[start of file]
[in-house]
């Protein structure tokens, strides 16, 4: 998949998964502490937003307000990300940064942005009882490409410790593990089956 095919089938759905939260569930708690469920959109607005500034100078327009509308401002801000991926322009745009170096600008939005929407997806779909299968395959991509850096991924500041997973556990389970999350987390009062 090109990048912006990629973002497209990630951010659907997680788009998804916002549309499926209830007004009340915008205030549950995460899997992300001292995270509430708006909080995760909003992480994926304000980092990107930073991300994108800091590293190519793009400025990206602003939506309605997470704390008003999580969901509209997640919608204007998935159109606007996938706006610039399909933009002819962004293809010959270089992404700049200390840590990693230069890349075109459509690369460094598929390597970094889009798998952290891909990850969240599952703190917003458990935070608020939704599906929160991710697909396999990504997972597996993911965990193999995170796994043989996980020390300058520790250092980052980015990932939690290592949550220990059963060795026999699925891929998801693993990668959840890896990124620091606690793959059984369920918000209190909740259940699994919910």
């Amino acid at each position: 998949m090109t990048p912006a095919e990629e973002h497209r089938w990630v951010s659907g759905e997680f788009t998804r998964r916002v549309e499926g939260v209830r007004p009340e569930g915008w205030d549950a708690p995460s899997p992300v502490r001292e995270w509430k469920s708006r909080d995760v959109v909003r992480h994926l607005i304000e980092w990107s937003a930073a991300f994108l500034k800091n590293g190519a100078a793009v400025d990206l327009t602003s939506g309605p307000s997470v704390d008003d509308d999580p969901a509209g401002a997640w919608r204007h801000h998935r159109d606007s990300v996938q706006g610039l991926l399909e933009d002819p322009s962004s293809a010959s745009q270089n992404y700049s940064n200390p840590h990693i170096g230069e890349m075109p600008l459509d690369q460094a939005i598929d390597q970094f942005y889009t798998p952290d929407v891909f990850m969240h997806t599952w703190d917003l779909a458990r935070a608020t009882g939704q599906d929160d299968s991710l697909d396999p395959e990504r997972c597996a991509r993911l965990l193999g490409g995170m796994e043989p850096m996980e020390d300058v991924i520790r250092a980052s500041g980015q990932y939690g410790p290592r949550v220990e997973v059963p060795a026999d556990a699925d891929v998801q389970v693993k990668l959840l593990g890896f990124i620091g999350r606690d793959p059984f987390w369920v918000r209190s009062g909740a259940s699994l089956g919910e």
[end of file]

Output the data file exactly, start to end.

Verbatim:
[in-house]
């Protein structure tokens, strides 16, 4: 998949998964502490937003307000990300940064942005009882490409410790593990089956 095919089938759905939260569930708690469920959109607005500034100078327009509308401002801000991926322009745009170096600008939005929407997806779909299968395959991509850096991924500041997973556990389970999350987390009062 090109990048912006990629973002497209990630951010659907997680788009998804916002549309499926209830007004009340915008205030549950995460899997992300001292995270509430708006909080995760909003992480994926304000980092990107930073991300994108800091590293190519793009400025990206602003939506309605997470704390008003999580969901509209997640919608204007998935159109606007996938706006610039399909933009002819962004293809010959270089992404700049200390840590990693230069890349075109459509690369460094598929390597970094889009798998952290891909990850969240599952703190917003458990935070608020939704599906929160991710697909396999990504997972597996993911965990193999995170796994043989996980020390300058520790250092980052980015990932939690290592949550220990059963060795026999699925891929998801693993990668959840890896990124620091606690793959059984369920918000209190909740259940699994919910």
């Amino acid at each position: 998949m090109t990048p912006a095919e990629e973002h497209r089938w990630v951010s659907g759905e997680f788009t998804r998964r916002v549309e499926g939260v209830r007004p009340e569930g915008w205030d549950a708690p995460s899997p992300v502490r001292e995270w509430k469920s708006r909080d995760v959109v909003r992480h994926l607005i304000e980092w990107s937003a930073a991300f994108l500034k800091n590293g190519a100078a793009v400025d990206l327009t602003s939506g309605p307000s997470v704390d008003d509308d999580p969901a509209g401002a997640w919608r204007h801000h998935r159109d606007s990300v996938q706006g610039l991926l399909e933009d002819p322009s962004s293809a010959s745009q270089n992404y700049s940064n200390p840590h990693i170096g230069e890349m075109p600008l459509d690369q460094a939005i598929d390597q970094f942005y889009t798998p952290d929407v891909f990850m969240h997806t599952w703190d917003l779909a458990r935070a608020t009882g939704q599906d929160d299968s991710l697909d396999p395959e990504r997972c597996a991509r993911l965990l193999g490409g995170m796994e043989p850096m996980e020390d300058v991924i520790r250092a980052s500041g980015q990932y939690g410790p290592r949550v220990e997973v059963p060795a026999d556990a699925d891929v998801q389970v693993k990668l959840l593990g890896f990124i620091g999350r606690d793959p059984f987390w369920v918000r209190s009062g909740a259940s699994l089956g919910e």